NASA has collaborated with Apple to produce a short film called Visions of Harmony in observance of the upcoming arrival of the Juno probe on Jupiter on July 4. The movie will be available on iTunes and Apple Music for free, and it will feature music from the fifth planet courtesy of artists like Trent Reznor, Weezer, GZA the Genius, Corrine Bailey Rae and Zoe.

NASA will be sending the planet's sounds to the artists so they can make music that would perfectly go with it. The tunes will be featured on Apple's Destination: Jupiter page on iTunes and will be available on Apple Music's subscription services for $1.29 per song, according to The Ringer. So far, we know that Bailey's song is called "The Skies Will Break" and Reznor's song is titled "Juno."

The short documentary will highlight the key investigator, Scott Bolton, along with Corinne Bailey Rae, Quiñ, and Daye Jack. The artists will be seen talking to the engineer about their interest in space, nature, music, harmony and more, while a soundtrack from Reznor and Atticus Ross will be playing in the background.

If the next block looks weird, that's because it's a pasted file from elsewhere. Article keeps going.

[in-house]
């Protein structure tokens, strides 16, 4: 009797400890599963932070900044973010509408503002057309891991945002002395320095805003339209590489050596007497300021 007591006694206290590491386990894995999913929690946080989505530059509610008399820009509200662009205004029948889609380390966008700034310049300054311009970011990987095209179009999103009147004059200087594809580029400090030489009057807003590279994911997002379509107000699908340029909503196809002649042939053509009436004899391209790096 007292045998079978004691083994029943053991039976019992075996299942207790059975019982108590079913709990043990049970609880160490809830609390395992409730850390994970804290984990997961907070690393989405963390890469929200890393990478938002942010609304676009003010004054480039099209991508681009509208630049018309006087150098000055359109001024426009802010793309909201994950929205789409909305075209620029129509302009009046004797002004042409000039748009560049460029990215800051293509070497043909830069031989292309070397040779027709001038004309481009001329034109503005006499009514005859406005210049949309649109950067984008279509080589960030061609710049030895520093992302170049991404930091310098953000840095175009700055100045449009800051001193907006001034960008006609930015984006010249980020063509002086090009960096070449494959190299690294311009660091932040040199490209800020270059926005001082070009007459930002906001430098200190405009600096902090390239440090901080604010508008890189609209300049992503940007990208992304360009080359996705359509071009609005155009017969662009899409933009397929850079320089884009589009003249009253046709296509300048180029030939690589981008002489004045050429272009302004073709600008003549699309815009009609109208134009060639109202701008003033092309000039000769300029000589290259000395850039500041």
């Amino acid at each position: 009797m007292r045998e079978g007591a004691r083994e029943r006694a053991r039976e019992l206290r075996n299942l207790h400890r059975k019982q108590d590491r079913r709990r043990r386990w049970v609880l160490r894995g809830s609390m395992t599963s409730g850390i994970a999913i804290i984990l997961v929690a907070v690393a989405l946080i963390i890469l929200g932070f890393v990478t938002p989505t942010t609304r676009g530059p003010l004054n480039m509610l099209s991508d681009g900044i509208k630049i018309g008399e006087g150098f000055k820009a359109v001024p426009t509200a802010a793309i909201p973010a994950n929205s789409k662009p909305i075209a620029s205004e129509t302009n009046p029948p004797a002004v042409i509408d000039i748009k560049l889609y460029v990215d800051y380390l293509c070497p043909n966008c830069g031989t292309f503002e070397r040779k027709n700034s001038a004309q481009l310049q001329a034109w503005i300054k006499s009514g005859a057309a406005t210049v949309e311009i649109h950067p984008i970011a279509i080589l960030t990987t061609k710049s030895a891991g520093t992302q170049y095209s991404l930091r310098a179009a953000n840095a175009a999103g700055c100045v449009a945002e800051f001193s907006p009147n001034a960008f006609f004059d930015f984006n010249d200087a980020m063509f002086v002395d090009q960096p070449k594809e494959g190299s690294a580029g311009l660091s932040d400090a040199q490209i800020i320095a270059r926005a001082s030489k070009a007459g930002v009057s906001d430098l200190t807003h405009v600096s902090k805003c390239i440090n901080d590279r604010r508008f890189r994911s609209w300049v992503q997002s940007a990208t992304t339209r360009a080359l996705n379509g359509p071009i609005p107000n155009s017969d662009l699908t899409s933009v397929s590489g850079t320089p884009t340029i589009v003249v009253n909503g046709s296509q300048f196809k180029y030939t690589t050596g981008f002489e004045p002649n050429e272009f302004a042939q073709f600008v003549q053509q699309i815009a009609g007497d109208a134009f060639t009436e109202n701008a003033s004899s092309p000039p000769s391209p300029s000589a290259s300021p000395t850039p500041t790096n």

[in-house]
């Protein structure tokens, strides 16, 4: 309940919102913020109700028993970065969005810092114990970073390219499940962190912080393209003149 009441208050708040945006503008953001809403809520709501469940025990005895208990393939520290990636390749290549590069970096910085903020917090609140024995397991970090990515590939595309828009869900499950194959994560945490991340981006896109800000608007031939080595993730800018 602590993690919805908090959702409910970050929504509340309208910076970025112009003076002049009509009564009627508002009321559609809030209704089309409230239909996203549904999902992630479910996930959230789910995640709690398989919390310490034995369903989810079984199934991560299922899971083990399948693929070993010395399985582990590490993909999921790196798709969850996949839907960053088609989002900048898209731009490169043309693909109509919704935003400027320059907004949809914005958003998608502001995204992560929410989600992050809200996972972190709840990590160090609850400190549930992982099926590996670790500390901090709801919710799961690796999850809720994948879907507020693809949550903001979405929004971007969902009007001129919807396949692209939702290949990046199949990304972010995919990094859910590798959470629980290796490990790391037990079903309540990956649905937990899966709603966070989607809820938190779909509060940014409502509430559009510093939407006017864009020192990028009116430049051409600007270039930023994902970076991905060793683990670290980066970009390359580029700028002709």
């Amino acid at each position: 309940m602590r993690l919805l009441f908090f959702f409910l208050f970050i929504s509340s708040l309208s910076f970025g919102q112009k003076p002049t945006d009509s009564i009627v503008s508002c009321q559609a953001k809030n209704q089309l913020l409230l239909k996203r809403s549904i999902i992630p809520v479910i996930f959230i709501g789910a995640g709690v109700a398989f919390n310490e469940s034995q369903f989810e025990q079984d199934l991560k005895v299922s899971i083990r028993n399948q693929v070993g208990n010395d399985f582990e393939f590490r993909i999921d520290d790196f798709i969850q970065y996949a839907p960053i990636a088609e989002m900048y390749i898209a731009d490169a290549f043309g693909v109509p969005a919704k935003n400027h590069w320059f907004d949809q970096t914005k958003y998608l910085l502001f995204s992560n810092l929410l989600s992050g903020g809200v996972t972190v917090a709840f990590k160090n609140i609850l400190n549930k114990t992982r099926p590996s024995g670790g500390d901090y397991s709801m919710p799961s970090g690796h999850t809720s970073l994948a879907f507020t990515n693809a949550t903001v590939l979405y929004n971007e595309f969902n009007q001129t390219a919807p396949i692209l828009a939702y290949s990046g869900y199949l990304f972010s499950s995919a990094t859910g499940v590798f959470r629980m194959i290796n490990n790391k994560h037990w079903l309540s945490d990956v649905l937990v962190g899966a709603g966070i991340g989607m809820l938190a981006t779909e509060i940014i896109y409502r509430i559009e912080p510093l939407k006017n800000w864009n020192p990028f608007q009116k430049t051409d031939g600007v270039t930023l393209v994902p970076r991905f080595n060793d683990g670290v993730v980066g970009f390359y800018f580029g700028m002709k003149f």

USA Today added that Destination: Jupiter can be an inspiration to others that can bring a thrill as the mysteries that the Juno exploration begin to unfold. Aside from the short film and documentary, an e-book with video is also set to be revealed later this year.

"The goal is to make science and technology more accessible and relatable to everyone," Apple vice-president Robert Kondrk explained. "[Music artists] can literally play Jupiter," Bolton added at a press conference at NASA's Jet Propulsion Laboratory.

NASA is hoping to inspire everyone, especially the musicians, to learn a lot about Juno navigation. The organization also wants people to have a connection with other planets in the universe. Meanwhile, the New Frontier was launched in 2011 from Cape Canaveral Air Force Station for a mission to land on Jupiter.

Juno is NASA's spacecraft made of a 400 pound box of augmented titanium fastened to a 66-foot long solar panel. When it is settled down, people will have the privilege of seeing the planet's upper atmosphere "into the layers of poisonous thunder clouds."

For a year, Juno will chart the complete exterior of the second-largest planet by using nine scientific devices to investigate its core structure and powerful magnetic field. "Nobody's ever seen Jupiter the way we will," Bolton told Gizmodo. Hence, when Juno completes its mission to get into Jupiter's environment, it is set to give a full understanding of the giant planet's interior mechanism and an advanced photo of how the solar system shaped.